I emptied the refrigerator, throwing out what was no longer edible, and scrubbed the inside. I rearranged some of the cupboards, moving what is used most frequently onto the lower shelves and what is used less frequently onto higher shelves. I finally tackled the space under the kitchen sink where I keep cleaning supplies –a task that had been on my list for a long time. I sanitized the garbage can, scoured the microwave, re-organized the pots and their covers in the oven drawer. I moved methodically from one area to another, shining and cleansing and tidying and finished by washing the floor cloth first and then the floor.

I enjoyed every minute of the process.

In fact, when I stood in the dining room looking into my small kitchen, I felt refreshed.

This feeling of refreshment felt like my version of a “Sabbath exhale.”

Without the Sabbath exhale, the life-giving inhale is impossible.”

Sabbath, Finding Rest, Renewal, and Delight In Our Busy Lives by Wayne Muller

Sunday Routine

My Sabbath started more traditionally the night before–taking a shower, washing my hair, deciding what to wear to church the following morning, and getting a good night’s sleep. We had missed church the previous Sunday when we were staying with friends in their northern Minnesota lake home and that was its own kind of Sabbath, but I was eager to return to the Sunday morning ritual.

How good it was to sit in the sanctuary before the service started–to take a deep breath and release the busyness of the previous week. How good it was to close my eyes, to pause, to remind myself to be there, only there, to listen to the music and prepare myself for the gifts of that time. How good it was to be in community, to witness the baptism of a beloved baby and to receive the bread and the wine. I sent blessings to each person who came to the table.

How good it was to greet one another and to rejoice in this gathering, both during worship and during the education hour.

Sabbath time, and I felt refreshed.

Our tradition for many years, beginning when our children were young, was to go out for lunch after church. More than giving me a break from fixing a meal, although that was greatly appreciated, Sunday lunch in a casual restaurant was a time to relax with one another. To check-in. To remind ourselves of who we were as a family. To pause before moving forward into what was sure to be another busy week often of conflicting and complicated schedules and responsibilities. My husband and I have continued the tradition throughout our empty nest years. Now, I confess, we take the NYT with us, but it is a time of ease, an in-between time.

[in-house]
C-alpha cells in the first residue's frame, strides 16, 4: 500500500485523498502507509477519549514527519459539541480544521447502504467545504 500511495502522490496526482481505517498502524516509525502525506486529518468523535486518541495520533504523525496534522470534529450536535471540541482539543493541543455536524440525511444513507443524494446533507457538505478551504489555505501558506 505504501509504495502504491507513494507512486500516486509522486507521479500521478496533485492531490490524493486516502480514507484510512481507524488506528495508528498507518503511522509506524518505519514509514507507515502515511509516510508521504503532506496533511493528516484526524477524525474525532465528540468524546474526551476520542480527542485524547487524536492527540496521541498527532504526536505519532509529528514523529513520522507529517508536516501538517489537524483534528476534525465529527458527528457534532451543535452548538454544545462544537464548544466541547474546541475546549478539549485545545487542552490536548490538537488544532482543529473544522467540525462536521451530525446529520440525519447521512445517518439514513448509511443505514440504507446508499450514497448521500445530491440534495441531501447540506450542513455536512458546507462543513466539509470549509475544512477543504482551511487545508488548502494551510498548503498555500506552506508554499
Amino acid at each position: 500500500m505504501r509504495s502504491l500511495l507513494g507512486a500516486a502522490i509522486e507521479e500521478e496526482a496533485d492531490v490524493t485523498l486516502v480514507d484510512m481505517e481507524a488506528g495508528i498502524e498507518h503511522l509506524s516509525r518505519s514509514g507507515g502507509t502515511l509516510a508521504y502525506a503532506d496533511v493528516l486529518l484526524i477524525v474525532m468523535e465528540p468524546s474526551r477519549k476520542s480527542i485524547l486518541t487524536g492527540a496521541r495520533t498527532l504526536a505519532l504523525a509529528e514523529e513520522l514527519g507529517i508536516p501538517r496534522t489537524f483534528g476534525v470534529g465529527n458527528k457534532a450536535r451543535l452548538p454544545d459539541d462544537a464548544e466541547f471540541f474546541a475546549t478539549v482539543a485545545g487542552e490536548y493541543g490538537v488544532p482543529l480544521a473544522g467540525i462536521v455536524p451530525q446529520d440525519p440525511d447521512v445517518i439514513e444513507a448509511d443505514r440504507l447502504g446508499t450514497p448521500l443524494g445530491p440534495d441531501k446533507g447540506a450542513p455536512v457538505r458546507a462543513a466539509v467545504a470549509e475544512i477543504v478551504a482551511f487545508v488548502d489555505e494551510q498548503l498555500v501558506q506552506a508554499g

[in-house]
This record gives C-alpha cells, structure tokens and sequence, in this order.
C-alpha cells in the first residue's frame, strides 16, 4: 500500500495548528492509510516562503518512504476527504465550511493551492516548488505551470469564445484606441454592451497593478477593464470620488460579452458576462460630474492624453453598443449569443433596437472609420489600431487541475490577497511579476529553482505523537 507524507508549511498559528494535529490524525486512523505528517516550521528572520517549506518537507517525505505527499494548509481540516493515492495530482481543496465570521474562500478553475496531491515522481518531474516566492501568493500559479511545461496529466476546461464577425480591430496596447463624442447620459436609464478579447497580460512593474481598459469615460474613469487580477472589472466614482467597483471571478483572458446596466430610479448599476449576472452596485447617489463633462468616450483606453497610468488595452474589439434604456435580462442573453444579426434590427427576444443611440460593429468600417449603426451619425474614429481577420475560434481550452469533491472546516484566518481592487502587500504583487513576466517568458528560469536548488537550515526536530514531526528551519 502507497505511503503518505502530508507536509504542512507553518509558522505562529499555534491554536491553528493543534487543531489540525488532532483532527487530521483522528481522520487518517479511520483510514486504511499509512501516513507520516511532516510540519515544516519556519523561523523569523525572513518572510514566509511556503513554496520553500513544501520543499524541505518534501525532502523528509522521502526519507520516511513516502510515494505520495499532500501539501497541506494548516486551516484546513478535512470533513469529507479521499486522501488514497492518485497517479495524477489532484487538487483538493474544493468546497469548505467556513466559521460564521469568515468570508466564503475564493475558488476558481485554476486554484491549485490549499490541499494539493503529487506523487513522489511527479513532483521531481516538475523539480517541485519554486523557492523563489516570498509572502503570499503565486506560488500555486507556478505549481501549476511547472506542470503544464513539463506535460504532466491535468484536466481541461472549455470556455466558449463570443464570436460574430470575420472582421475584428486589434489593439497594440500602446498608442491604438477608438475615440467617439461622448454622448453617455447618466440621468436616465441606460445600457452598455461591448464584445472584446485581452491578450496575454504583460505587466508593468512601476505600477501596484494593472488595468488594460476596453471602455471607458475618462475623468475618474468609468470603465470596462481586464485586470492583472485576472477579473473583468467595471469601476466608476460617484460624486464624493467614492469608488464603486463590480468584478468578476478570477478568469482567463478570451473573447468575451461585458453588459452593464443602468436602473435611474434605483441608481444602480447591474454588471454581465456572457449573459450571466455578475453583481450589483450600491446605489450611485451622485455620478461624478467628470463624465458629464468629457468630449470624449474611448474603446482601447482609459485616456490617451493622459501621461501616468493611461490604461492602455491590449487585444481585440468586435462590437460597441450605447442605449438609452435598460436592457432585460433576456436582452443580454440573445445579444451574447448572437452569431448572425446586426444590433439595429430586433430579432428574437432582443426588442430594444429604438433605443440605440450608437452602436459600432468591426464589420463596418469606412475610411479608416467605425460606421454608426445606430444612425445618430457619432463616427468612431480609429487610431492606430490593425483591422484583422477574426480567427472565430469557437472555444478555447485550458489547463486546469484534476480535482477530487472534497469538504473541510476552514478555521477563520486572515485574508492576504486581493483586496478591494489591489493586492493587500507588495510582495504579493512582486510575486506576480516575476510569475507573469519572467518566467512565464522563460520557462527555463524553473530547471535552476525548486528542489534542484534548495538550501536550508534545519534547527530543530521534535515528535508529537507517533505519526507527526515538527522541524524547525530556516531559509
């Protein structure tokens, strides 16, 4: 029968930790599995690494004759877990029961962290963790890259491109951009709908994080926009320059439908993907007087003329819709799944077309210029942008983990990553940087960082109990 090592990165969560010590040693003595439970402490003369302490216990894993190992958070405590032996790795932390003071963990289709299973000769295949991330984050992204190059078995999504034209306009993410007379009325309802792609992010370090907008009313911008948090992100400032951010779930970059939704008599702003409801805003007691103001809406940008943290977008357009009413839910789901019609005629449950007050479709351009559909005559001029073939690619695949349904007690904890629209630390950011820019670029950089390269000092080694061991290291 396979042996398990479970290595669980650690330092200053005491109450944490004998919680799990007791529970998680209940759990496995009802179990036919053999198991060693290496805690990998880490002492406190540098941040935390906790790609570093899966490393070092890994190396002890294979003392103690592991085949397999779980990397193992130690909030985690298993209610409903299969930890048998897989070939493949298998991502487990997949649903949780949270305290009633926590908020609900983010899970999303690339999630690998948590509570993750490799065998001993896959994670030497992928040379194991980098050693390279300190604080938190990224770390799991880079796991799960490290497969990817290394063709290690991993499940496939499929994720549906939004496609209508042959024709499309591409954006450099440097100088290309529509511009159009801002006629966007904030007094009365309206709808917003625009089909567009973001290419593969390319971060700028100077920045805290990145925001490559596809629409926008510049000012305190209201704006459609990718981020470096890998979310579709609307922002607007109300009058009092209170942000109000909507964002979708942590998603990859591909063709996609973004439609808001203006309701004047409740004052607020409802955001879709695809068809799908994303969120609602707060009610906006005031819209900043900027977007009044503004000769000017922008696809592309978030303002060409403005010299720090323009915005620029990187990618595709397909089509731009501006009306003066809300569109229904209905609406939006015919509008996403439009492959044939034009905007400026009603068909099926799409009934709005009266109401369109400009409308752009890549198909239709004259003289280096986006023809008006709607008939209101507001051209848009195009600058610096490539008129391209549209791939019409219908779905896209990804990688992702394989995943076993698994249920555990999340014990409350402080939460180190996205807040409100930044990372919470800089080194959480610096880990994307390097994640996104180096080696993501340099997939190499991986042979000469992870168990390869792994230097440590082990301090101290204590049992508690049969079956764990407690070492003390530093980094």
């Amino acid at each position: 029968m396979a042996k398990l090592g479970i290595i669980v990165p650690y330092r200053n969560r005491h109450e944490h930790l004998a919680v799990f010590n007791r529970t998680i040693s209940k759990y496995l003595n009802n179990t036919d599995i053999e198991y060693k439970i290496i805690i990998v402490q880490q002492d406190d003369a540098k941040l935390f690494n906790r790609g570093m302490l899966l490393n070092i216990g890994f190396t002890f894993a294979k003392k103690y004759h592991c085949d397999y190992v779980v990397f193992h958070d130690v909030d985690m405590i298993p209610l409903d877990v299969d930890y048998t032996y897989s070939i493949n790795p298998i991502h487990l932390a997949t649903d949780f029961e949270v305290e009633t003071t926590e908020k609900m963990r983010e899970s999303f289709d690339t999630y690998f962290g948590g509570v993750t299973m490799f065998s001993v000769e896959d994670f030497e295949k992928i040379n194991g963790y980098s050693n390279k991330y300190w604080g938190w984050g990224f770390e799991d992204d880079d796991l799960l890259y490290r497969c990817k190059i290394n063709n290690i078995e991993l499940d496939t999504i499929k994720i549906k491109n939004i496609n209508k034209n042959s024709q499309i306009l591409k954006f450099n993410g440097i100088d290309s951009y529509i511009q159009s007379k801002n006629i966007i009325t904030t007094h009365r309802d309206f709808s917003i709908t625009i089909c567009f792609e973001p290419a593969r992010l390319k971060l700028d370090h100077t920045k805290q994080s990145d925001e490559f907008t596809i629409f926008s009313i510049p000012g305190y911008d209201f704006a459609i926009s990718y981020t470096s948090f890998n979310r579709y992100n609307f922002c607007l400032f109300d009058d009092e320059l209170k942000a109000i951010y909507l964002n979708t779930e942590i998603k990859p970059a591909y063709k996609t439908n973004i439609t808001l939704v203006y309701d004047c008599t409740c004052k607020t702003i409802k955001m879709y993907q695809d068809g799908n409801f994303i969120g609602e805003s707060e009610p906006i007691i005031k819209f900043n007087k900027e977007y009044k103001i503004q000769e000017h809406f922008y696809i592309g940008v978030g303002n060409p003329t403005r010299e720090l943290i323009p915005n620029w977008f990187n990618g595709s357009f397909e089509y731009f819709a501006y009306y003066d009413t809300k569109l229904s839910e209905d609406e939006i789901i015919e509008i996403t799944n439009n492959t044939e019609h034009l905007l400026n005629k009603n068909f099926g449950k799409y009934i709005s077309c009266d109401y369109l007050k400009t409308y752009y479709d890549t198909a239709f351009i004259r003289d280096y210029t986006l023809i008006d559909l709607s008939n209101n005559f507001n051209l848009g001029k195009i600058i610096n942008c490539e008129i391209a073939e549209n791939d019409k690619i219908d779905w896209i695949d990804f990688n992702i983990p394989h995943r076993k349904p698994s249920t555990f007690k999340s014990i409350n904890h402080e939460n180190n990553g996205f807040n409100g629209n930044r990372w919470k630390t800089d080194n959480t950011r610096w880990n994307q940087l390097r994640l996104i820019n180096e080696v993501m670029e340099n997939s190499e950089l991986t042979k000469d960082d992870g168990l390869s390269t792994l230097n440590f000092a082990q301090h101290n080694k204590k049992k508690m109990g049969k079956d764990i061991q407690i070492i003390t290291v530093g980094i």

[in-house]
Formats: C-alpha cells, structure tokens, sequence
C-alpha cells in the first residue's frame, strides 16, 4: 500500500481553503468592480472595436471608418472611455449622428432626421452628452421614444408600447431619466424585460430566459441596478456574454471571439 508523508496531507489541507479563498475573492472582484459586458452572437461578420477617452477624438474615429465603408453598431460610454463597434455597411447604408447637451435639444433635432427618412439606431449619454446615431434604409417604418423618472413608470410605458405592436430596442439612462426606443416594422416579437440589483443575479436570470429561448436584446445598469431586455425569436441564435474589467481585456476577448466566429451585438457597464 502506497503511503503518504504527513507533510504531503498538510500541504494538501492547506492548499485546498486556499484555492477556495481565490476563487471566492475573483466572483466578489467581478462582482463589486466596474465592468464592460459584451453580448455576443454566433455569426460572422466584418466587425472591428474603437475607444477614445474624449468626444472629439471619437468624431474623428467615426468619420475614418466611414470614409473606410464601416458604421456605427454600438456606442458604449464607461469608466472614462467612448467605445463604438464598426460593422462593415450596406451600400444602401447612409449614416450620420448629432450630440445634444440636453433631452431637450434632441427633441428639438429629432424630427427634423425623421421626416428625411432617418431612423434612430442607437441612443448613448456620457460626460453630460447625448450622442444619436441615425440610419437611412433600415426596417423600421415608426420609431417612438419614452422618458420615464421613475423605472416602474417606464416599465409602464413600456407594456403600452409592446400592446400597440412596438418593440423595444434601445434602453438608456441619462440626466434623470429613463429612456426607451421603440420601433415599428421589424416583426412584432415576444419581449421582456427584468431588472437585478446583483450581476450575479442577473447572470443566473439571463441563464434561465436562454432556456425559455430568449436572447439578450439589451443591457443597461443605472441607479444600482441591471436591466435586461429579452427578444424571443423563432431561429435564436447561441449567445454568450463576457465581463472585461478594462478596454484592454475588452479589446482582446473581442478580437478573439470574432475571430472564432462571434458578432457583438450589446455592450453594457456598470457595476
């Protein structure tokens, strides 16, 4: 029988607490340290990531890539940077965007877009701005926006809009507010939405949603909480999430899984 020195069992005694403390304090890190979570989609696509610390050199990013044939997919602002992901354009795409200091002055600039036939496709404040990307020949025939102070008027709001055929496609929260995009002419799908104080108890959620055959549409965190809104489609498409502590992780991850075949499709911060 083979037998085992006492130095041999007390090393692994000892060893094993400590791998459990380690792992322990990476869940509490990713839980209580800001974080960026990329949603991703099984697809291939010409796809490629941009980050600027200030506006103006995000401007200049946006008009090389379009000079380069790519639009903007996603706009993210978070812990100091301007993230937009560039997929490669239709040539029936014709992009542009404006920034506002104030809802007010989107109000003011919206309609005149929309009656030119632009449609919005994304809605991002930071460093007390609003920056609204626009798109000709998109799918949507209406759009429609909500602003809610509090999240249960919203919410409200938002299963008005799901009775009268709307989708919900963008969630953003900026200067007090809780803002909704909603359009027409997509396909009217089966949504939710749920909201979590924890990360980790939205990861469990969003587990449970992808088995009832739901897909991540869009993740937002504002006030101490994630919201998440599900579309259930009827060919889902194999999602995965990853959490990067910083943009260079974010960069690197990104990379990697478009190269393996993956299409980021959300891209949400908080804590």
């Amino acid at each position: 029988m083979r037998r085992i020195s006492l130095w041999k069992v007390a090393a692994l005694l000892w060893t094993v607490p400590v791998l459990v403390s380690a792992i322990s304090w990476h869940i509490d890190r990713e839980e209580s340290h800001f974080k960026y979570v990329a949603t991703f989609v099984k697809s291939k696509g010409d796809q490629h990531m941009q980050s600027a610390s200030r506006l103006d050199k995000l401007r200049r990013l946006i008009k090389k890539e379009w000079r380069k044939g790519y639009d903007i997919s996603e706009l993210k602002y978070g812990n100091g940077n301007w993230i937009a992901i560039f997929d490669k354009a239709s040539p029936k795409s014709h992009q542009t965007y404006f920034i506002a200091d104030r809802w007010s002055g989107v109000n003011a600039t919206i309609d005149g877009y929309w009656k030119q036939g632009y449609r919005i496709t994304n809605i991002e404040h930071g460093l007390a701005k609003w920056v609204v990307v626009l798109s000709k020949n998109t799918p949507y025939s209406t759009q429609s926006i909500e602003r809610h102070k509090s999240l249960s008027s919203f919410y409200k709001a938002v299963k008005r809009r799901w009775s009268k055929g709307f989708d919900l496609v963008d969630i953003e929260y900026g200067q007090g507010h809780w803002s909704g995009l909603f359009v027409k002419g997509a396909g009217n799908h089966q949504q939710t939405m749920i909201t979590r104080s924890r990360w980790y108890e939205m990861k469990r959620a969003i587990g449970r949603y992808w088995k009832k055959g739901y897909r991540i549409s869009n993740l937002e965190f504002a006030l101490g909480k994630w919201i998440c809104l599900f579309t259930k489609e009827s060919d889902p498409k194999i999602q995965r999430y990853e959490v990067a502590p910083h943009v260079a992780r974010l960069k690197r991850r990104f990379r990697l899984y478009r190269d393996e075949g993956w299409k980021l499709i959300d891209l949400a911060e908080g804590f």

This past Sunday our grandson Peter joined us. He had been staying with us for a few days while his parents were out of town. He is a good conversationalist and oh how good it was to have him all to ourselves.

Sabbath time, and I felt refreshed.

Paying Attention

Once home I continued my Sabbath–by cleaning the kitchen. Yes, by cleaning the kitchen. Doing that felt like a kind of rest because I didn’t approach it as drudgery or something that needed to be done or something to cross off my too long and too dictatorial TO DO list. No, one of my spiritual practices is hometending, and cleaning the kitchen that afternoon was a Sacred Yes. I entered the time with joy and gratitude for the privilege of living in a lovely home, for the delight of sharing my life with my husband of 51 years and in remembrance of all those who have crossed our threshold and in hopes and expectation of future gatherings.

Sabbath time, and I felt refreshed.

Here’s a warning–mainly to myself. How easy it would have been for the pleasure to have turned into obsession. To clean out all the cupboards and drawers. To clean the inside of the oven, and yes, it needs it. To polish all the copper pots hanging in the window. And then to push myself to continue into a cleaning frenzy of the first floor.

The refreshment could easily have become exhaustion. And that would not have been Sabbath rest.

Dinner was easy–only leftovers. I spent the rest of the day reading in the snug.